Pete calls the next round "the most exciting race I've ever sailed. About half way up the weather leg six of us were on starboard tack: Buchan to leeward, then North, Bennett, Twist, Knowles and Hahn. North tacked and he had to dive under all four of us and just cleared two or three other boats on the way. Buchan sailed into a slight header on the port lay line and crossed us by about one boat length. The same header saved us also, but the boats on starboard were still on a lift and about seven boats all arrived at the mark at once". Hahn got Gemini around first by half a minute, and then the next seven boats followed in a space of 57 seconds. "Buchan was second, and then ourselves. The next five were overlapped, and Holt fouled North and withdrew. On the dead run home everybody jibed to port, but the spectator fence was pretty bad so Buchan and I jibed back. For a while it looked as if we might be leading, but at the finish he had us by a couple of lengths with North a close third. Hahn dropped to seventh by sticking inshore as the seaward boats had the best of it". Only a minute and three-quarters passed while the first seven boats were finishing, and that represents a short distance on a light day downwind.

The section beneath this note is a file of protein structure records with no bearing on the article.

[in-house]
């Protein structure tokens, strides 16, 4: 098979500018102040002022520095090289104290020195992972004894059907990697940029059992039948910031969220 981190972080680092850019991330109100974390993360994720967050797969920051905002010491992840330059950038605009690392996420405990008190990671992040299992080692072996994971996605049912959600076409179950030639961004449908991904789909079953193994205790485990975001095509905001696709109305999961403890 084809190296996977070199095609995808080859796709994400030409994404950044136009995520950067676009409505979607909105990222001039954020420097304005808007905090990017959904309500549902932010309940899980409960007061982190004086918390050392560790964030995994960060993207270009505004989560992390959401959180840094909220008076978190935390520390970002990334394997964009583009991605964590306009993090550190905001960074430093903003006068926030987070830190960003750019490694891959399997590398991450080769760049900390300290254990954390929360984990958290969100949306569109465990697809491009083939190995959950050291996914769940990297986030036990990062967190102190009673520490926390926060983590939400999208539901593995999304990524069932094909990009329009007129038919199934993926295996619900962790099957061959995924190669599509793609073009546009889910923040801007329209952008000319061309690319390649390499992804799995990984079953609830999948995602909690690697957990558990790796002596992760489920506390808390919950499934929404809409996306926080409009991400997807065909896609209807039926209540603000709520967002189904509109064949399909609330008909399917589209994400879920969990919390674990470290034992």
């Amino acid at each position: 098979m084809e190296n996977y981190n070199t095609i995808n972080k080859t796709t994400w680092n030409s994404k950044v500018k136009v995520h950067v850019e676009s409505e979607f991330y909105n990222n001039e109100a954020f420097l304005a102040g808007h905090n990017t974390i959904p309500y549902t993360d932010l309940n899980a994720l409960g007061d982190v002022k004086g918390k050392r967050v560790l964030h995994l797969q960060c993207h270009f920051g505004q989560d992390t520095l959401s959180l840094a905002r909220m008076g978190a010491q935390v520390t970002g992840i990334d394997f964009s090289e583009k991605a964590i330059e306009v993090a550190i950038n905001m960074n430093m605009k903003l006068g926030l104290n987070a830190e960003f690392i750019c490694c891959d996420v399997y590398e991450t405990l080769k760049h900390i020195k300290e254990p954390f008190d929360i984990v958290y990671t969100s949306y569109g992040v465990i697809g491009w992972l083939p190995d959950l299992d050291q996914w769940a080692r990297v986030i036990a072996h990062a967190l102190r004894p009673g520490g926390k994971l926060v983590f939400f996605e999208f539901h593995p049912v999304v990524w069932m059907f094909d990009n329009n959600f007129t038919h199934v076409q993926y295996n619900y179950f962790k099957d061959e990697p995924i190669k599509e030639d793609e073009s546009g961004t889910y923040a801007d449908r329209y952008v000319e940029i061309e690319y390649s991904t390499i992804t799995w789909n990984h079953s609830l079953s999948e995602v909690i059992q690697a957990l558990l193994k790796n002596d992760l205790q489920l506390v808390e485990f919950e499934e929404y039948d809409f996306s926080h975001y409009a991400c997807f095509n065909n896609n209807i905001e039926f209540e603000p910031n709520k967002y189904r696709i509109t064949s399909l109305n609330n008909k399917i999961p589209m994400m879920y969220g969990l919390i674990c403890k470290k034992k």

For the third race we quote again from Bennett's account.